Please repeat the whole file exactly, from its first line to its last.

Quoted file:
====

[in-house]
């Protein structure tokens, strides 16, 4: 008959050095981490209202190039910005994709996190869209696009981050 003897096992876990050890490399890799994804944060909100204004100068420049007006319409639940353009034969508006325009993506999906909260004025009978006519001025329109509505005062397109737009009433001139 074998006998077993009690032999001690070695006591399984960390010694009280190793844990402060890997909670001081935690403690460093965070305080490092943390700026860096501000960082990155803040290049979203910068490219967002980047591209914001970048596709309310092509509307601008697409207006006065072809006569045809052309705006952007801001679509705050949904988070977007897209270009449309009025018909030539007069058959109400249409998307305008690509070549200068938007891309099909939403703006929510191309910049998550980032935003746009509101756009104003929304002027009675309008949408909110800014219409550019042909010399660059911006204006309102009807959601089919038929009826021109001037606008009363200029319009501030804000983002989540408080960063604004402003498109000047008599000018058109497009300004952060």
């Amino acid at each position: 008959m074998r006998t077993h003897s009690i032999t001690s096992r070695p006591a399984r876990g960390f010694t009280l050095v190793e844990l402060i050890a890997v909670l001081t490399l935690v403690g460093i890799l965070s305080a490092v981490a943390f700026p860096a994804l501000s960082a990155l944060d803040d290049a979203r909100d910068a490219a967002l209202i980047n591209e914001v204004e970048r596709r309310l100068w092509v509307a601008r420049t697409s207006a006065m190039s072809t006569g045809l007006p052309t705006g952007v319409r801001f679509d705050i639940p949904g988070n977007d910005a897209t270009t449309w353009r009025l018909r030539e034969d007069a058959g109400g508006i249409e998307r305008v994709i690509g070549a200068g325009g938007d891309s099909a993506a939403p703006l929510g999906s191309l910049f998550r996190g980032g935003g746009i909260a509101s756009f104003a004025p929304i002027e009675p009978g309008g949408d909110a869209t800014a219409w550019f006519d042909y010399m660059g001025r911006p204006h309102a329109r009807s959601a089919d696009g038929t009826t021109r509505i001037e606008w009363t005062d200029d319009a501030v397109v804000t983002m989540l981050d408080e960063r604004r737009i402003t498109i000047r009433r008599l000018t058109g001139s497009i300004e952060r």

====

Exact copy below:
[in-house]
């Protein structure tokens, strides 16, 4: 008959050095981490209202190039910005994709996190869209696009981050 003897096992876990050890490399890799994804944060909100204004100068420049007006319409639940353009034969508006325009993506999906909260004025009978006519001025329109509505005062397109737009009433001139 074998006998077993009690032999001690070695006591399984960390010694009280190793844990402060890997909670001081935690403690460093965070305080490092943390700026860096501000960082990155803040290049979203910068490219967002980047591209914001970048596709309310092509509307601008697409207006006065072809006569045809052309705006952007801001679509705050949904988070977007897209270009449309009025018909030539007069058959109400249409998307305008690509070549200068938007891309099909939403703006929510191309910049998550980032935003746009509101756009104003929304002027009675309008949408909110800014219409550019042909010399660059911006204006309102009807959601089919038929009826021109001037606008009363200029319009501030804000983002989540408080960063604004402003498109000047008599000018058109497009300004952060």
């Amino acid at each position: 008959m074998r006998t077993h003897s009690i032999t001690s096992r070695p006591a399984r876990g960390f010694t009280l050095v190793e844990l402060i050890a890997v909670l001081t490399l935690v403690g460093i890799l965070s305080a490092v981490a943390f700026p860096a994804l501000s960082a990155l944060d803040d290049a979203r909100d910068a490219a967002l209202i980047n591209e914001v204004e970048r596709r309310l100068w092509v509307a601008r420049t697409s207006a006065m190039s072809t006569g045809l007006p052309t705006g952007v319409r801001f679509d705050i639940p949904g988070n977007d910005a897209t270009t449309w353009r009025l018909r030539e034969d007069a058959g109400g508006i249409e998307r305008v994709i690509g070549a200068g325009g938007d891309s099909a993506a939403p703006l929510g999906s191309l910049f998550r996190g980032g935003g746009i909260a509101s756009f104003a004025p929304i002027e009675p009978g309008g949408d909110a869209t800014a219409w550019f006519d042909y010399m660059g001025r911006p204006h309102a329109r009807s959601a089919d696009g038929t009826t021109r509505i001037e606008w009363t005062d200029d319009a501030v397109v804000t983002m989540l981050d408080e960063r604004r737009i402003t498109i000047r009433r008599l000018t058109g001139s497009i300004e952060r």